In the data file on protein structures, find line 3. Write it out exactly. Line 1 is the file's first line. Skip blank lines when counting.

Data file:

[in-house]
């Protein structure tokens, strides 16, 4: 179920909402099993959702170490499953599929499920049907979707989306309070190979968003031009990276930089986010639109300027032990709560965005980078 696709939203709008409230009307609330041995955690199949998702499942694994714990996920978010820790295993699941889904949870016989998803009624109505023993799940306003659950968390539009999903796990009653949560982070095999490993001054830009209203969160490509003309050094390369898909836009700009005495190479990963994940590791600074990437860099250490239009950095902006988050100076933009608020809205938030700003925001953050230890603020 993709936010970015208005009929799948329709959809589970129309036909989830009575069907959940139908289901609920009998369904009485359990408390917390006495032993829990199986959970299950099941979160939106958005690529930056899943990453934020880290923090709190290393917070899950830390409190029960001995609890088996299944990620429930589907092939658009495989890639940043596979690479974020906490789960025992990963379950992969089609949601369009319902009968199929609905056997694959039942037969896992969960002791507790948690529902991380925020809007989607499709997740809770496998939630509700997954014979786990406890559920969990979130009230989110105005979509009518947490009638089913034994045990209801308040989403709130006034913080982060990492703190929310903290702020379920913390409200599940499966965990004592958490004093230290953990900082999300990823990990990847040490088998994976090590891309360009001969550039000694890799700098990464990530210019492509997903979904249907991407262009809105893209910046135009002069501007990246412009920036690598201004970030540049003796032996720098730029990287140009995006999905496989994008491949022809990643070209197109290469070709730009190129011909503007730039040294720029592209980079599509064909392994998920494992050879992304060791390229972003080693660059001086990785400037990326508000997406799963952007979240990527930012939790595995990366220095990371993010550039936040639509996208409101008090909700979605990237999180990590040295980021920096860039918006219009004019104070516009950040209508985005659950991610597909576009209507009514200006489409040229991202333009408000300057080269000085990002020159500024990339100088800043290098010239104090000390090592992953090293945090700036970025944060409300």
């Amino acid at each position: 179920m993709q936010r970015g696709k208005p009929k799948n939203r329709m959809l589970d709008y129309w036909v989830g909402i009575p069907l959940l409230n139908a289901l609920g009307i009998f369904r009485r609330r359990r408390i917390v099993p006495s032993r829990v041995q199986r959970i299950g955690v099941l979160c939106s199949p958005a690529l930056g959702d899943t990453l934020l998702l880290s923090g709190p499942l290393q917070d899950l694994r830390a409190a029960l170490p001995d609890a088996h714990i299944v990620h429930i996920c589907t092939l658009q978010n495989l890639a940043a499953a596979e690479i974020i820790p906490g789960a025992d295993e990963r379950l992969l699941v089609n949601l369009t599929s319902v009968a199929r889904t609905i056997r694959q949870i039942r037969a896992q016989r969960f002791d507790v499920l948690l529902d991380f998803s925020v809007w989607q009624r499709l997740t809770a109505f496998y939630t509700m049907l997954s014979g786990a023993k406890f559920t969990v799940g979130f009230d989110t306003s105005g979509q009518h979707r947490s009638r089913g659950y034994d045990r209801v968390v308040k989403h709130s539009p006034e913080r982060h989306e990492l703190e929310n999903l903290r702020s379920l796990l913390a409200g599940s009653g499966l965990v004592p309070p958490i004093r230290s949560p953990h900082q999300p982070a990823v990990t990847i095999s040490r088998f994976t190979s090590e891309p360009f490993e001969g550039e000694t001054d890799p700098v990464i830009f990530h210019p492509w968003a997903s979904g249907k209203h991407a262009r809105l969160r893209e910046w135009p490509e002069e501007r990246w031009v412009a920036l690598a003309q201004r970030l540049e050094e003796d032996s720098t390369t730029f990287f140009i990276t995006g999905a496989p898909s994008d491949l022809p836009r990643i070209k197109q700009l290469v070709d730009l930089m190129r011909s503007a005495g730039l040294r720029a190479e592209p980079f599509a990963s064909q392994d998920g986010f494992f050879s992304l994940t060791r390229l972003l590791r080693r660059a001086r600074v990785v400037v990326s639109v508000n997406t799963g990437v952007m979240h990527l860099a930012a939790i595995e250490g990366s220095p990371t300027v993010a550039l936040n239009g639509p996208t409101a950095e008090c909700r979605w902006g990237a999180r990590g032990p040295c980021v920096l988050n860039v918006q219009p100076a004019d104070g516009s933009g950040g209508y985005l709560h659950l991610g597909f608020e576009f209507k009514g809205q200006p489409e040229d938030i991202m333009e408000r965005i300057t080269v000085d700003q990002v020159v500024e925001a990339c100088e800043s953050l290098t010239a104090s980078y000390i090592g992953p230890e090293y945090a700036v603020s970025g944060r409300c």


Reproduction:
């Amino acid at each position: 179920m993709q936010r970015g696709k208005p009929k799948n939203r329709m959809l589970d709008y129309w036909v989830g909402i009575p069907l959940l409230n139908a289901l609920g009307i009998f369904r009485r609330r359990r408390i917390v099993p006495s032993r829990v041995q199986r959970i299950g955690v099941l979160c939106s199949p958005a690529l930056g959702d899943t990453l934020l998702l880290s923090g709190p499942l290393q917070d899950l694994r830390a409190a029960l170490p001995d609890a088996h714990i299944v990620h429930i996920c589907t092939l658009q978010n495989l890639a940043a499953a596979e690479i974020i820790p906490g789960a025992d295993e990963r379950l992969l699941v089609n949601l369009t599929s319902v009968a199929r889904t609905i056997r694959q949870i039942r037969a896992q016989r969960f002791d507790v499920l948690l529902d991380f998803s925020v809007w989607q009624r499709l997740t809770a109505f496998y939630t509700m049907l997954s014979g786990a023993k406890f559920t969990v799940g979130f009230d989110t306003s105005g979509q009518h979707r947490s009638r089913g659950y034994d045990r209801v968390v308040k989403h709130s539009p006034e913080r982060h989306e990492l703190e929310n999903l903290r702020s379920l796990l913390a409200g599940s009653g499966l965990v004592p309070p958490i004093r230290s949560p953990h900082q999300p982070a990823v990990t990847i095999s040490r088998f994976t190979s090590e891309p360009f490993e001969g550039e000694t001054d890799p700098v990464i830009f990530h210019p492509w968003a997903s979904g249907k209203h991407a262009r809105l969160r893209e910046w135009p490509e002069e501007r990246w031009v412009a920036l690598a003309q201004r970030l540049e050094e003796d032996s720098t390369t730029f990287f140009i990276t995006g999905a496989p898909s994008d491949l022809p836009r990643i070209k197109q700009l290469v070709d730009l930089m190129r011909s503007a005495g730039l040294r720029a190479e592209p980079f599509a990963s064909q392994d998920g986010f494992f050879s992304l994940t060791r390229l972003l590791r080693r660059a001086r600074v990785v400037v990326s639109v508000n997406t799963g990437v952007m979240h990527l860099a930012a939790i595995e250490g990366s220095p990371t300027v993010a550039l936040n239009g639509p996208t409101a950095e008090c909700r979605w902006g990237a999180r990590g032990p040295c980021v920096l988050n860039v918006q219009p100076a004019d104070g516009s933009g950040g209508y985005l709560h659950l991610g597909f608020e576009f209507k009514g809205q200006p489409e040229d938030i991202m333009e408000r965005i300057t080269v000085d700003q990002v020159v500024e925001a990339c100088e800043s953050l290098t010239a104090s980078y000390i090592g992953p230890e090293y945090a700036v603020s970025g944060r409300c």